Beeswax cappings are the portion of wax that covers the cells of a honeycomb. These cappings get scraped off when the honey is harvested. Beeswax cappings can be more profitable than the honey itself if cleaned and melted down properly.
- Skill level:
- Moderately Challenging
Things you need
- Beeswax cappings
- Plastic bucket
- Double boiler
- Plastic containers
- Wooden paddle
Allow the cappings to drain for a few days before moving on to the next steps to remove as much honey as possible. This will make the process much easier.
Put the cappings in a large plastic bucket and pour warm, not hot, water over them. Using a wooden paddle stir the cappings around in the water to clean off any remaining honey.
Strain the cappings with a honey strainer or colander and dump the water out of the bucket, replacing it with clean, warm water. Add the cappings back into the clean water for another cleaning. Repeat this cleaning and straining process until the water becomes clear.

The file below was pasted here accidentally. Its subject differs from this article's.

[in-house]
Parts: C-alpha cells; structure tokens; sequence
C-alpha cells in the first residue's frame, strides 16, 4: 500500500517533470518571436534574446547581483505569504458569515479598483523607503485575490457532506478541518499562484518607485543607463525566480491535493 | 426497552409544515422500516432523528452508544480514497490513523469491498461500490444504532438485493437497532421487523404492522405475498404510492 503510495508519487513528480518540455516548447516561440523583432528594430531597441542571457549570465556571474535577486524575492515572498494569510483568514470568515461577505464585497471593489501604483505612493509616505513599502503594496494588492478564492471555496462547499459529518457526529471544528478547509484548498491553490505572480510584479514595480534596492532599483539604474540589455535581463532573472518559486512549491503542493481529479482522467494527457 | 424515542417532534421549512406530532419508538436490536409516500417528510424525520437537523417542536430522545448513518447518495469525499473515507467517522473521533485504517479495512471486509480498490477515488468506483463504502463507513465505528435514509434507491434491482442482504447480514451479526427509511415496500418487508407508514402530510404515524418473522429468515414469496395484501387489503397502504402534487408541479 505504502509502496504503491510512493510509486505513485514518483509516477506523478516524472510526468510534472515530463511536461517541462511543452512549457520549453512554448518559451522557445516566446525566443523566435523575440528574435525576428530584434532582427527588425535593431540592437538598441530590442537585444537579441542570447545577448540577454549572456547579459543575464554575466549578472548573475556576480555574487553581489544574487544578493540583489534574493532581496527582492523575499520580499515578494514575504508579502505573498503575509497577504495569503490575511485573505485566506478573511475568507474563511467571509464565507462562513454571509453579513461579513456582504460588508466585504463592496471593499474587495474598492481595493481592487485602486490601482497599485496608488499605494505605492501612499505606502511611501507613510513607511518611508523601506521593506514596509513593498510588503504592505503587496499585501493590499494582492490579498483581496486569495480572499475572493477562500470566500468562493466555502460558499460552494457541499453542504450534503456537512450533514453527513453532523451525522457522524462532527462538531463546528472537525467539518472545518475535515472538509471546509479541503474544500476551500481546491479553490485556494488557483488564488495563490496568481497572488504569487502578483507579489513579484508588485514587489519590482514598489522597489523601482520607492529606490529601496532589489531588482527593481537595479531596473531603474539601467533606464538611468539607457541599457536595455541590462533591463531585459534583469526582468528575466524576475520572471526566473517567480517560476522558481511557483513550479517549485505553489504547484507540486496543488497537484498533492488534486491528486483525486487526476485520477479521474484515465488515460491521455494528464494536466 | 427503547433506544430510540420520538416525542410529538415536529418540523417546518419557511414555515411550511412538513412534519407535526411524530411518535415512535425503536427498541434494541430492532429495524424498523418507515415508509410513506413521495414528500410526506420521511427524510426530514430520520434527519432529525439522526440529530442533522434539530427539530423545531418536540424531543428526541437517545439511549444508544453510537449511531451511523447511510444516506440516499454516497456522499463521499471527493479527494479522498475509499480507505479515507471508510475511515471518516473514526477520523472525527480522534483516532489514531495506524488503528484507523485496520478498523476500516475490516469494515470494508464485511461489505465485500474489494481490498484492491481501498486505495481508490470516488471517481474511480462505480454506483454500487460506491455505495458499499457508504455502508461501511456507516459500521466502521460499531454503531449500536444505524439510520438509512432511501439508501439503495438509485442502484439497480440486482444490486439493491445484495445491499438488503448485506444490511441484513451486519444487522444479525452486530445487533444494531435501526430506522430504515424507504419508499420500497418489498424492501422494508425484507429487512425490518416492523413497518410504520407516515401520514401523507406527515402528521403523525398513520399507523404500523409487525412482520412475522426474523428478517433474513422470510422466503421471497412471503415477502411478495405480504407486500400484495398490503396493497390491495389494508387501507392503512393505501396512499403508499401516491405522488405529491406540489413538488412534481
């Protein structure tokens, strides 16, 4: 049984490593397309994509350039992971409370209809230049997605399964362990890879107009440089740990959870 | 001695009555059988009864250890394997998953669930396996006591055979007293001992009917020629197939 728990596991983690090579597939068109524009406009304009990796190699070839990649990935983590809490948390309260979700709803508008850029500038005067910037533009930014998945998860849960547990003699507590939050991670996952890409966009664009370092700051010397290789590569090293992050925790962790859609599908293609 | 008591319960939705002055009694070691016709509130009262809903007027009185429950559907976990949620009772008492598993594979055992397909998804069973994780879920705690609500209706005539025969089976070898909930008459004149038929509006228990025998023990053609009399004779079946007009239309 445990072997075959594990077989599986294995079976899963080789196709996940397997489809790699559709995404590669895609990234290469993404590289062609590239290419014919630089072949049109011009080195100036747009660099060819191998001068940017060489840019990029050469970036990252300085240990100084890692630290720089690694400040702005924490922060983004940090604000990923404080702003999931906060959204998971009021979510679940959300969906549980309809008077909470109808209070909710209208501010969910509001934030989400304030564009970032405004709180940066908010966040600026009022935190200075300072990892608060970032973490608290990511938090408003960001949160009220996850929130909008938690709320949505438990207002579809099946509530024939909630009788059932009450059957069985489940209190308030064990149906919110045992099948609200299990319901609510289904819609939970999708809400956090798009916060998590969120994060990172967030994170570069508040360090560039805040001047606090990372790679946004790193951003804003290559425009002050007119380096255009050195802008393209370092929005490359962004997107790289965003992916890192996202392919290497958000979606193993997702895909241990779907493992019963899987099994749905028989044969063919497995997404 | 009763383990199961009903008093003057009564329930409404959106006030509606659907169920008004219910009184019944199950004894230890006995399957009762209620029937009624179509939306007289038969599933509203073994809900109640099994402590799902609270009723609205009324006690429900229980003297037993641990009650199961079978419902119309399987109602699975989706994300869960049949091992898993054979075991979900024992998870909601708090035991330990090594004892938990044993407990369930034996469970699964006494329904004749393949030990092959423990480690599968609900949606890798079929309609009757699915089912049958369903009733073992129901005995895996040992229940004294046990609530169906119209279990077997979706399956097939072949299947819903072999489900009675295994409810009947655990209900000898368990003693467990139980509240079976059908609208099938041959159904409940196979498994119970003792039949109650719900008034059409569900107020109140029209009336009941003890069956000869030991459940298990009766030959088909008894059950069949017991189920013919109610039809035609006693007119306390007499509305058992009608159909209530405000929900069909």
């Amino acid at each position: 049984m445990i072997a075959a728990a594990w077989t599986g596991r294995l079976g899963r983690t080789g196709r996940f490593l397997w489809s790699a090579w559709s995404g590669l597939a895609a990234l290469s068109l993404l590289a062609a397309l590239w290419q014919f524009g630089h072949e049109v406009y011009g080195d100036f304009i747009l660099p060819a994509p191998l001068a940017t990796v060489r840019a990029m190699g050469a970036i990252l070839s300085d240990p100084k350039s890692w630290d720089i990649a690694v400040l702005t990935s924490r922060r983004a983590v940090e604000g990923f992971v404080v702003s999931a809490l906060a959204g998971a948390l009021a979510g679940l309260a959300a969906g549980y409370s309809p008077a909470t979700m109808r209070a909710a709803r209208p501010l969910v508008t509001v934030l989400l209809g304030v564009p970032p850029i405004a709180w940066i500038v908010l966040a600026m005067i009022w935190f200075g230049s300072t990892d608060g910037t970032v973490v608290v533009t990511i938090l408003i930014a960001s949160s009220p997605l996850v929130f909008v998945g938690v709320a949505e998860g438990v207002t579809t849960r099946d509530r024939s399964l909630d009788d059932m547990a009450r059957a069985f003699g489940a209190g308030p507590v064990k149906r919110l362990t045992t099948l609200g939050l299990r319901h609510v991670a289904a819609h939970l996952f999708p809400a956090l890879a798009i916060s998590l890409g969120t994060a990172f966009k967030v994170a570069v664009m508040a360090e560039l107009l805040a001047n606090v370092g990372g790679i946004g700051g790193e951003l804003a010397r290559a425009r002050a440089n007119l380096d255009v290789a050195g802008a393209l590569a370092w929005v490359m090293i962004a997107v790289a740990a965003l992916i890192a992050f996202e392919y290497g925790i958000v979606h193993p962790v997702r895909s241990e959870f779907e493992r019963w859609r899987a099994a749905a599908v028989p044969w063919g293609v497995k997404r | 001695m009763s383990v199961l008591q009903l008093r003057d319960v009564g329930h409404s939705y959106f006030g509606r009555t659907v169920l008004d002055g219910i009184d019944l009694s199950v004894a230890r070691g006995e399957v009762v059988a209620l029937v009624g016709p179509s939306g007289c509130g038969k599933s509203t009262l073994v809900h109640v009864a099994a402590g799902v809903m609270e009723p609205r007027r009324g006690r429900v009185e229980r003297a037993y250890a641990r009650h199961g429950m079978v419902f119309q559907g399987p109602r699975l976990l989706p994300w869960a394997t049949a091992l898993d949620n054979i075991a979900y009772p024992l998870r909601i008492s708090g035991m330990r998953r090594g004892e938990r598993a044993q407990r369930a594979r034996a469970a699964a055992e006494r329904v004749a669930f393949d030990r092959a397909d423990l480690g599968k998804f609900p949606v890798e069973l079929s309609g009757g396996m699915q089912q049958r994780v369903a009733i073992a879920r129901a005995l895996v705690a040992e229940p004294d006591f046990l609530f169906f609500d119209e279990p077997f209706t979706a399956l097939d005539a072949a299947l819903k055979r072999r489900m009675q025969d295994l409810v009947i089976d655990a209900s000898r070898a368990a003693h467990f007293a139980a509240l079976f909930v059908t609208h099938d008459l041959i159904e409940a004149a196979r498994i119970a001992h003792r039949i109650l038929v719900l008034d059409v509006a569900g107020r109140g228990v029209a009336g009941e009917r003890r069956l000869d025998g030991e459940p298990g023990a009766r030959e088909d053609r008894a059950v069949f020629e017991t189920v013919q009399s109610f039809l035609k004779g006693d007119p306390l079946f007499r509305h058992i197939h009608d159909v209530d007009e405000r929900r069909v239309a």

Place the clean cappings into a double boiler to melt the wax, then strain the beeswax by pouring it through a layer or two of cheesecloth to remove any impurities. If necessary, melt again and strain as many times as needed to remove all debris from the wax.
Pour the beeswax into plastic containers, such as old milk cartons, and allow it to harden. Peel away the milk carton to reveal the block of pure beeswax.
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